The Competition and Markets Authority (CMA) has cleared the £80m sale of Dairy Crest's dairy operations to Muller UK.
The sale was referred to the CMA earlier this year over concerns there would be loss of competition to supply fresh liquid milk in the catchment area of Dairy Crest’s Severnside dairy, especially in the South West and Wales.
Muller has agreed to sell the option to local supplier Medina Dairy to require Muller to process up to 100 million litres of milk each year in Dairy Crest’s Severnside dairy for supply to national grocery retailers. The option is for a period of at least five to eight years.
Following this Muller announced it has withdrawn its right not to complete the purchase should there be a deterioration of more than £20m from the agreed level of profitability of Dairy Crest's dairies operations, and Dairy Crest has agreed to make a one-off payment of £15m to Muller on completion, to help meet the additional cost of the modified undertakings.
The CMA said it was satisfied with the undertaking, and would not be instigating a full-scale merger investigation.
Dairy Crest, Britain's largest dairy products company, which owns Cathedral City cheese and Frijj milkshakes, announced it wanted to sell its loss-making liquid milk business to Muller UK & Ireland in November 2014, as it shifts its focus to cheese and spreads.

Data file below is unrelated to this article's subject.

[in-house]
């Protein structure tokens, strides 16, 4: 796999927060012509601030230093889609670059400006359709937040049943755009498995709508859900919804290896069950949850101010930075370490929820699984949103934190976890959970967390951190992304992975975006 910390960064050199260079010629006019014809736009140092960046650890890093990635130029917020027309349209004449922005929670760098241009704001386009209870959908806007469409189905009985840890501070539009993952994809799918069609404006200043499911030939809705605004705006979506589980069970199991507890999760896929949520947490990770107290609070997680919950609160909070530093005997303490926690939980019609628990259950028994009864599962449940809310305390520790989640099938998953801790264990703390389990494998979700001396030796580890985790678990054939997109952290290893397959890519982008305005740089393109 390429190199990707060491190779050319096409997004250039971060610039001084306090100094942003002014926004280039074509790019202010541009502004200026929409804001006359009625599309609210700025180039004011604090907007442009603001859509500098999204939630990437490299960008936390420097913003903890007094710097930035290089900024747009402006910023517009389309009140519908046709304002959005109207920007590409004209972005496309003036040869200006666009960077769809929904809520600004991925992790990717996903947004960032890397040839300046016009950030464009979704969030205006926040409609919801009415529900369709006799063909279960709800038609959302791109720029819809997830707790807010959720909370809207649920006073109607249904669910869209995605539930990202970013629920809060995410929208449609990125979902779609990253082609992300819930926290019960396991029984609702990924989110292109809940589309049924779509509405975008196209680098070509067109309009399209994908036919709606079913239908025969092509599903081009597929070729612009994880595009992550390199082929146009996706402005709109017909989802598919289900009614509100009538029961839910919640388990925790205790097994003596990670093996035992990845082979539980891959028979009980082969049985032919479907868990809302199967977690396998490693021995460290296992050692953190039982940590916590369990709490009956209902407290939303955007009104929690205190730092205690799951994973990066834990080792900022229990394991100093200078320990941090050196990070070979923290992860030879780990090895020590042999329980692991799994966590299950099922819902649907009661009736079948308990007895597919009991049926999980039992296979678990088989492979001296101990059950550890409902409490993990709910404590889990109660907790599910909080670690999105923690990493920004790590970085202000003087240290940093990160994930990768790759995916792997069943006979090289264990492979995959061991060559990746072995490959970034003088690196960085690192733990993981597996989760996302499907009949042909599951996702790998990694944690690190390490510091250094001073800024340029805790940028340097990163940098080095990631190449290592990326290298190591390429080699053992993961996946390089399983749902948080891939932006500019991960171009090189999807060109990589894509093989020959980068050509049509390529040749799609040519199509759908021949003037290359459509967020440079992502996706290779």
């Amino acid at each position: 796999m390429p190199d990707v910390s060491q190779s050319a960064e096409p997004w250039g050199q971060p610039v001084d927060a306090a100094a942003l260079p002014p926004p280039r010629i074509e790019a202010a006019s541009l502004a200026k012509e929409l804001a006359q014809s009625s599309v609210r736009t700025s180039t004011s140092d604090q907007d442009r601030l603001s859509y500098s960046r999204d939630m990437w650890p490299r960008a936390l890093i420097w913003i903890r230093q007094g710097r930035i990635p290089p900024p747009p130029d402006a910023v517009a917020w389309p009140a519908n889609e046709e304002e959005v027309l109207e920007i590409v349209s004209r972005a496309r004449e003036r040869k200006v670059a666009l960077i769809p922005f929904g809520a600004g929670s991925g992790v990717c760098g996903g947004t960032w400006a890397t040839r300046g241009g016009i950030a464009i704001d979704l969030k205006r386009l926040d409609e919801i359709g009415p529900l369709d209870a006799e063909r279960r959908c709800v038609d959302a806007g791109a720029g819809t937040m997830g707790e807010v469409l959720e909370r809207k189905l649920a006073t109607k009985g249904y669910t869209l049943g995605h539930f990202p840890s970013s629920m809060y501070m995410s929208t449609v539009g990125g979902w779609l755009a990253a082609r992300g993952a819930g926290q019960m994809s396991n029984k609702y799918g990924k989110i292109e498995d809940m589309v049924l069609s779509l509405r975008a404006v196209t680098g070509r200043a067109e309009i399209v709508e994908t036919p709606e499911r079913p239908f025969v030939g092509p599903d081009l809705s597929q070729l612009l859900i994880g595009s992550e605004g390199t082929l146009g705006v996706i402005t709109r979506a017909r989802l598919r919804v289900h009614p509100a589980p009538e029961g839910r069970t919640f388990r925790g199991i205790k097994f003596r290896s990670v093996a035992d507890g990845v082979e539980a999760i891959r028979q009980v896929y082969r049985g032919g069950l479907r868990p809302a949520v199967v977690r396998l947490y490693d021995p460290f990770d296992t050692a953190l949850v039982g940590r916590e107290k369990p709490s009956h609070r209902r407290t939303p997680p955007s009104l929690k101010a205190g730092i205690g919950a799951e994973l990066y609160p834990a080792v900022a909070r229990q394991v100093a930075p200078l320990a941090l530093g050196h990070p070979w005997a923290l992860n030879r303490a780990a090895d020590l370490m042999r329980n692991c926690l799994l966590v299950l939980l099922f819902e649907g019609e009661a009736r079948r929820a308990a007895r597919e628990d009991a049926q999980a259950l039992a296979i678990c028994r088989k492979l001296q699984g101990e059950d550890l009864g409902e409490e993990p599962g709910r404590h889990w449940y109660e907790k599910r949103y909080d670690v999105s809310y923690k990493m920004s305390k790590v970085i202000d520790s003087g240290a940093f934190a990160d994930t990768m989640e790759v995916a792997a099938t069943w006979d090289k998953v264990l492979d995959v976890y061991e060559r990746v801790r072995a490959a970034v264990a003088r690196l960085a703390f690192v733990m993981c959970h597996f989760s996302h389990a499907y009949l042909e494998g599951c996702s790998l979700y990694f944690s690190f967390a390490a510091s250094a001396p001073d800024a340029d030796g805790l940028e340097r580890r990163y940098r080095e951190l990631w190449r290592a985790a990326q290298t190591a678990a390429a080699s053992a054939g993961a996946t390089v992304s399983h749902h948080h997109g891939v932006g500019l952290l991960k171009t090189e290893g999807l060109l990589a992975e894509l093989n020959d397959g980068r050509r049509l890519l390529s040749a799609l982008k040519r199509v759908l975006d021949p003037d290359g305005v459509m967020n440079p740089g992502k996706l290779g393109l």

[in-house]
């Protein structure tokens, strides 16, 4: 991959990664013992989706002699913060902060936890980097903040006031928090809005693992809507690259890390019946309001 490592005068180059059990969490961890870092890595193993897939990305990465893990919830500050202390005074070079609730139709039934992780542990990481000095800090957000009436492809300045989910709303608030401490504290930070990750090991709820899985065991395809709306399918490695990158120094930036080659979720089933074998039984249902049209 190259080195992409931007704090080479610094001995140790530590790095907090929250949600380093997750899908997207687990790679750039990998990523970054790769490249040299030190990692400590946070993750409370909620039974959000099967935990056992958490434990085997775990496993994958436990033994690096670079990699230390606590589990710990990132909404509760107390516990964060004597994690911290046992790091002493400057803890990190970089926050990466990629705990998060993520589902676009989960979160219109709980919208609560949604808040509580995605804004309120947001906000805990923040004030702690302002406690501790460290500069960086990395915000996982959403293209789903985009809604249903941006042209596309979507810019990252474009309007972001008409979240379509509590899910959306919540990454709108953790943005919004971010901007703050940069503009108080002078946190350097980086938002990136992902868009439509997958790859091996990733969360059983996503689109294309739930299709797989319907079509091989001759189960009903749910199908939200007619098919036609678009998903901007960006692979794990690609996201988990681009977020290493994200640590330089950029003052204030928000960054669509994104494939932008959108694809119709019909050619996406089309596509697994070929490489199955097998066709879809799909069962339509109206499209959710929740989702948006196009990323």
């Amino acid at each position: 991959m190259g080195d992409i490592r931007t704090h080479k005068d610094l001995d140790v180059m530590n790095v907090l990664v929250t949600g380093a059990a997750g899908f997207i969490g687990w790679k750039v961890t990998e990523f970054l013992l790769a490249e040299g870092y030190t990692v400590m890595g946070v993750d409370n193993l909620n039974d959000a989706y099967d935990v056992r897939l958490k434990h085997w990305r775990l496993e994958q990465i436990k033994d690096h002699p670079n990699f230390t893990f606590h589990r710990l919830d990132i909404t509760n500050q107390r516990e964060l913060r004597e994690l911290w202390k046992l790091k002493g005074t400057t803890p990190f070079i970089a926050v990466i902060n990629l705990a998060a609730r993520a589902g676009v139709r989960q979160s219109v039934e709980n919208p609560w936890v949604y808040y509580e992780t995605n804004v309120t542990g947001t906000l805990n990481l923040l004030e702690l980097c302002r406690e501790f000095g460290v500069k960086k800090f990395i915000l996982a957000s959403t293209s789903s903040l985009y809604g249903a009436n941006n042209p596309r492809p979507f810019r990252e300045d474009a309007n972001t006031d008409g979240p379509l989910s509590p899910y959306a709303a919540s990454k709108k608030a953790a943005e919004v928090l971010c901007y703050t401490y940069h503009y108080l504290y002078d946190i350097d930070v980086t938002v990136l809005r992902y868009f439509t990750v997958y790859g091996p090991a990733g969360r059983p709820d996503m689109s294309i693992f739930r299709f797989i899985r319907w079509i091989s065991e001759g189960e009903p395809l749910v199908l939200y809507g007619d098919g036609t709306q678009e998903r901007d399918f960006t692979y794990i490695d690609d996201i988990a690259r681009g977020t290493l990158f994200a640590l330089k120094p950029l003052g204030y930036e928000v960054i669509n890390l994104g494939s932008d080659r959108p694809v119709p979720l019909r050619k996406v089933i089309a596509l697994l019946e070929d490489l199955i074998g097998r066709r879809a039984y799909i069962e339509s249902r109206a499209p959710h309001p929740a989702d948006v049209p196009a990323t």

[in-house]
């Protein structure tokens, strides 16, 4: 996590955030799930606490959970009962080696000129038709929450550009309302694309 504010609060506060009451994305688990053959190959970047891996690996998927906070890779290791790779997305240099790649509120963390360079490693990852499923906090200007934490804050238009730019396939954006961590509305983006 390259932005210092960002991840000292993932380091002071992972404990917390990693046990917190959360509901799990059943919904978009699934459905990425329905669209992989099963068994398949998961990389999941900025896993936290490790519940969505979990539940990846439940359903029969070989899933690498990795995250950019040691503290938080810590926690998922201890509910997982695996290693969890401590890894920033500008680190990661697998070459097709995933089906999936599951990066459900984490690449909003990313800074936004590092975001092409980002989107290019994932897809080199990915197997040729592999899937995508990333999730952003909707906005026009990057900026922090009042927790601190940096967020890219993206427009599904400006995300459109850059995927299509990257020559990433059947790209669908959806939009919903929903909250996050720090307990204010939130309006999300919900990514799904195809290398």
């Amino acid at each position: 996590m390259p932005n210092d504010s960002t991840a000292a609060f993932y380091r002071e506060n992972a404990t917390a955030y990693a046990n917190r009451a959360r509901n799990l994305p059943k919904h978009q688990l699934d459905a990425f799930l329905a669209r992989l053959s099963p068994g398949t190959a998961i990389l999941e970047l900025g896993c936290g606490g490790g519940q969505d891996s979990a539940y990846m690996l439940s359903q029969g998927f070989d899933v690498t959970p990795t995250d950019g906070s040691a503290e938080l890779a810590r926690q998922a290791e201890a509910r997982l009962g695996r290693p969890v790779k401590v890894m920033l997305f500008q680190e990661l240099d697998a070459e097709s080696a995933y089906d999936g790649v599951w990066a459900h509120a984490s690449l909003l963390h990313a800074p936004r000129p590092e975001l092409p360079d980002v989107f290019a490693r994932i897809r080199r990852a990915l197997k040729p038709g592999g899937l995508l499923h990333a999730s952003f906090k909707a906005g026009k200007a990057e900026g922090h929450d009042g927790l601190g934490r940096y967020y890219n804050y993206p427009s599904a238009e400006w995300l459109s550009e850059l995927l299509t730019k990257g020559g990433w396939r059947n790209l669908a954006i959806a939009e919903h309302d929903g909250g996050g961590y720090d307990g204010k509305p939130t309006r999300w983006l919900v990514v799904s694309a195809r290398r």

Mark Allen, chief executive of Dairy Crest, said:
We are delighted that the sale is now confirmed and will complete this year.
This is a transformational moment for Dairy Crest and the wider dairy industry. The deal will help to create a more sustainable UK dairy sector. It will deliver economies of scale and cost efficiencies that will underpin investment in the sector and help the UK to compete more successfully in global markets.
Dairy Crest will now be able to focus on growth, through both our branded cheese and spreads operations and new revenue streams from manufacturing products for the fast-growing global infant formula market.
We will work with Muller to ensure completion is achieved as smoothly as possible.
The sale will complete on 26 December 2015.
Sheldon Mills, CMA senior director of mergers, and decision-maker in this case, said:
The dairy processing industry has faced a number of significant challenges in recent years and we believe that this outcome is good for the dairy industry and the retailers. The remedy addresses in a clear-cut manner the competition concerns we had with the merger in especially the South West and Wales regions.
It results in the accelerated entry of a competitor, Medina Dairy, which has the necessary financial backing, commitment and capability to succeed in serving large national retailers. We consulted extensively and found widespread backing in the industry for this solution.
Resolving this merger investigation now brings real benefits to the dairy industry, including farmers, as it provides certainty and allows the businesses involved and their customers to focus on bringing British dairy products to consumers at a competitive price.
Dairy Crest shares were up four points, 0.66 per cent, in afternoon trading.